New running suits: do’s and don’ts

13 Mar 2009 | Lance Cpl. Kel Clark

They’re finally here. The new Marine Corps running suits are available to not only to the Marines of the Air Station, but to Marines throughout the Corps.

The new running suits have the Marine Corps Eagle, Globe and Anchor on the front, the word “Marines” across the back of the running suit jacket in red letters and down the outside of the right pants-leg is “USMC”. The suit also has its own reflectors, making the use of the traditional glow belt unnecessary.

There is also a silver Marine Corps emblem on the left breast of the jacket and upper left thigh of the trousers.

The original physical training shorts and green shirt aren’t usually meant for leave and liberty unless it’s for PT, but they can be worn with the running suit during training. The running suit jacket is authorized to wear with civilian attire, however, the jacket must be zipped up at least halfway to the top of the zipper, according to the Marine Corps Order P1020.34G and ALMAR 019/08. Although the new running suit can be used for PT, it is not meant to replace the existing PT gear, only complement it.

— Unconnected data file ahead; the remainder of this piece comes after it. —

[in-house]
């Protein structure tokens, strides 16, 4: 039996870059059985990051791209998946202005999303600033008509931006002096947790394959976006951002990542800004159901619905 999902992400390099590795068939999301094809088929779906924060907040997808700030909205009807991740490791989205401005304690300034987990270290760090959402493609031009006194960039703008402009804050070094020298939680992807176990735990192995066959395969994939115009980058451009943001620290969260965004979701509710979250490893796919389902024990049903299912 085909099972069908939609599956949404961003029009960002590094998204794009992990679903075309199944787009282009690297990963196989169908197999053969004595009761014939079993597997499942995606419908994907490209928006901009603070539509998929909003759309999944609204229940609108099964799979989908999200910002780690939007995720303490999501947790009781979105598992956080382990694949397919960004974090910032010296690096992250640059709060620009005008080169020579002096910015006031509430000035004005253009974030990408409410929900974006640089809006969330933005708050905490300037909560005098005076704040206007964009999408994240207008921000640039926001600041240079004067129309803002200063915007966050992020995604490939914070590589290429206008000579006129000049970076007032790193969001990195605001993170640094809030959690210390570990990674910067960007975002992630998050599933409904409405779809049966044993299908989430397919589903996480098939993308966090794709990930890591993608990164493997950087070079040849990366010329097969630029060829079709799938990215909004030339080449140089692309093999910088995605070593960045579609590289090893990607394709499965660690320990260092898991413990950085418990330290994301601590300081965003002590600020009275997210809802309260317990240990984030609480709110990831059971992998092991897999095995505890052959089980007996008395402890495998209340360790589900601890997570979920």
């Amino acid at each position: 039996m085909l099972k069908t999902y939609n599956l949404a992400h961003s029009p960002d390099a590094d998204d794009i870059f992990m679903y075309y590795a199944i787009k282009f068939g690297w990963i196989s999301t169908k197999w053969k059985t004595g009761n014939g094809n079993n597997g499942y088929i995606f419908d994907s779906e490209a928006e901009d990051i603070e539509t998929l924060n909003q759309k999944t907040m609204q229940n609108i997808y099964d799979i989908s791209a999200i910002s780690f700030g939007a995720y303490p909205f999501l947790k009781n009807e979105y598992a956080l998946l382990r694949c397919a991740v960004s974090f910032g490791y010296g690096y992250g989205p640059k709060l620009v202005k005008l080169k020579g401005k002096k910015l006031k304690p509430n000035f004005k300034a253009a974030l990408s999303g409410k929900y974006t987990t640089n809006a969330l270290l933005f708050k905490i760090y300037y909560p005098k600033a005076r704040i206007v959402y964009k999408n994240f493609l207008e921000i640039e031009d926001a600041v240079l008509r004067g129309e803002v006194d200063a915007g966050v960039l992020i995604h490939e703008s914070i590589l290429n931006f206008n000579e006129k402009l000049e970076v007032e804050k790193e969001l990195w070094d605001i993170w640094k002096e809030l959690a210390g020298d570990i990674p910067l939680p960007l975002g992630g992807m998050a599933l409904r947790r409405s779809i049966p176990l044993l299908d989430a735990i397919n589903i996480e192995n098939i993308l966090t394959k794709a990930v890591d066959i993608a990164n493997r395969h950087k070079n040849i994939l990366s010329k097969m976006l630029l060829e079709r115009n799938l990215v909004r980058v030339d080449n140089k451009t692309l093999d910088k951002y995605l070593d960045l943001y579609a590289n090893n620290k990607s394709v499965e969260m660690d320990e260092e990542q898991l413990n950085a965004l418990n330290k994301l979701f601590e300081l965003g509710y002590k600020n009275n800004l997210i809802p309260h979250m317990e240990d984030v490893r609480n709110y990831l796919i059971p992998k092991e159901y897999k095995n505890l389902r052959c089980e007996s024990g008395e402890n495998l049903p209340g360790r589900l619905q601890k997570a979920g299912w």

When the suits were first introduced, they were given to recruiters and drill instructors until it was distributed throughout the Corps.

“There was some confusion regarding the wear of the running suits, but the (MCO P1020.34G) can really answer a lot of questions,” said Cpl. Peter Timmer, a Headquarters and Headquarters Squadron supply clerk.

Marines will be able to receive their first issued running suits for free. After the first running suits are issued, the running suits will be available for purchase.

“The new running suits are a great recruiting tool, because we can wear them out in town,” Timmer said.

One tip that has been noticed with the new running suits is to air-dry the uniform because it will shrink if dryed in a dryer.

For more information regarding the rules and regulations about the new running suits, refer to MCO P1020.34G and ALMAR 019/08.